Back in my university days, I remember sitting in Organic Chemistry thinking about how important it was that I knew all those mechanisms (for those of you who didn’t do organic chem, mechanisms are just ways in which molecules interact with each other). I distinctly remember coming across saponification and wondering how this would be useful in my future career. Well clearly I had little foresight and now know that saponification is the reason I can make the Pretty Savage’s we have today.
If everything I just said makes little to no sense never fear, the goal of this post is to break it down for you! Why break it down? Well, as a customer you should know what you are buying and what goes into the products you put on your body. Of course, if all this bores you then feel free to browse our website or even some of our pictures over on Instagram.
Right, so all soap is the mixture of oils and lye (this is a common name for sodium hydroxide). Soap can not be made without lye and if someone says they have done this then it is not a true soap (they may not be lying ç see what I did there, but it’s probably called a cleanser or something similar). Sodium hydroxide sounds super scary but don’t worry it is all used up in the saponification (there’s that word again) process. Not only does it convert all those lovely oils into soap but it also raises the pH of the bar to in the region of 8-10. This higher pH means we don’t have to add preservatives to our soaps because bacteria can not live on it. Of course for this process to result in a lovely, mild soap to use, soapmakers will allow a certain cure time on their bars. Here at Pretty Savage, we always allow a 4-6 week minimum cure time. We do try stock up with everyone’s favourites so they have even longer. The longer the cure, the milder the soap.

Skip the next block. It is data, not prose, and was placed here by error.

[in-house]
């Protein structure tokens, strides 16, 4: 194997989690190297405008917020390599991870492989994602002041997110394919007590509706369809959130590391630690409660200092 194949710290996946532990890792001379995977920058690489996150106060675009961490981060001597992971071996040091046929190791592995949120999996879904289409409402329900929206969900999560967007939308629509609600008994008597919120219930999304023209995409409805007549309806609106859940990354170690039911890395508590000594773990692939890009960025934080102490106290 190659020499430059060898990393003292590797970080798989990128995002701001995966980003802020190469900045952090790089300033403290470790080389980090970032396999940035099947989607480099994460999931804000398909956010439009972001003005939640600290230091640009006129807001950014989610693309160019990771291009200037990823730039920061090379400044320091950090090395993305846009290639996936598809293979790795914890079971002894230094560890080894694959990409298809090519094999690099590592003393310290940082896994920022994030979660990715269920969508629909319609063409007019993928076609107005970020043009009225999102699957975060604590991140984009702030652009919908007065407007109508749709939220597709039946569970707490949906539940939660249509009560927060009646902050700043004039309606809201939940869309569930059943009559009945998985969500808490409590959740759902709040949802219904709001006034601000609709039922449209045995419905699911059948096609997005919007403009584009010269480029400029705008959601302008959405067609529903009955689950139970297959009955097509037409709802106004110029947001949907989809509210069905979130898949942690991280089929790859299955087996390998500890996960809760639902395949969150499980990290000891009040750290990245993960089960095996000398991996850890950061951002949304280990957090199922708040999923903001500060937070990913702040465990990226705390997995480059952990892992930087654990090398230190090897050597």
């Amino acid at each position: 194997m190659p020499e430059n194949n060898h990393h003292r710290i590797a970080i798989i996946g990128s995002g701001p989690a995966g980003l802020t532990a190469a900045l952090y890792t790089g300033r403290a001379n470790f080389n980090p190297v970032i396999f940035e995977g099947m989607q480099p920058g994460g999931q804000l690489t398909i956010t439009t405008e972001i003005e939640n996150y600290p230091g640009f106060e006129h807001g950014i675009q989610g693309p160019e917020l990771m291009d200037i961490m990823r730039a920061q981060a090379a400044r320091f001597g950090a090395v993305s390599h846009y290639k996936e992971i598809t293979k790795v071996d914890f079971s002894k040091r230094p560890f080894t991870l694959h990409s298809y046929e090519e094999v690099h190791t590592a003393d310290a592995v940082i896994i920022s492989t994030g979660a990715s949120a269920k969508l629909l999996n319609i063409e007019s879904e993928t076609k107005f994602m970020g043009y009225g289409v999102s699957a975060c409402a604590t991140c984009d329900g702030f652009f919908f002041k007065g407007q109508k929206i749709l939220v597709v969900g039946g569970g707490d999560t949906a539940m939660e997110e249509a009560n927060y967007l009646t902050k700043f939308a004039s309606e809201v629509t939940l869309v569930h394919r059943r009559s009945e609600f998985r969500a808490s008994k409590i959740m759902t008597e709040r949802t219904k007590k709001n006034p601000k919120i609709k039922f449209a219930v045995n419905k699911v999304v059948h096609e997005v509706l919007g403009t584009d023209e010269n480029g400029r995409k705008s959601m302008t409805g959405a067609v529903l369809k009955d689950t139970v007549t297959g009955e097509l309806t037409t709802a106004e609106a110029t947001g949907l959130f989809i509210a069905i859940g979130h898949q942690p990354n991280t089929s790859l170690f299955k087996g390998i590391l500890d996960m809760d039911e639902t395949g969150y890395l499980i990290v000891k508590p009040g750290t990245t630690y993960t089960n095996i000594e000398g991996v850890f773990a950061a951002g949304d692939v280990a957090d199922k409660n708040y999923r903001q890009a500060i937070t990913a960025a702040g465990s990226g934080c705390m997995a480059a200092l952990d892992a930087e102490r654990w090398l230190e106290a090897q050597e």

So how are oils chosen for soap? Well, every oil brings different properties to the table and a lot of it comes down to personal preference. Some oils up the cleansing factor, other bring bubbles and some enhance the longevity of the bar so it’s a little bit of science and a little bit of soapy magic. Some soapmakers experiment for years before they find what soap works best for them so it really is an art to crafting these little bars of bliss. If you want to know more about the oils we’ve chosen, have a look at our ingredients we love using here.
If this post has sparked an interest in the saponification process, have a look at the Wiki page which could probably explain way better than I ever would.
If you want to know more, please feel free to drop us a line at firstname.lastname@example.org. We would love to answer your questions!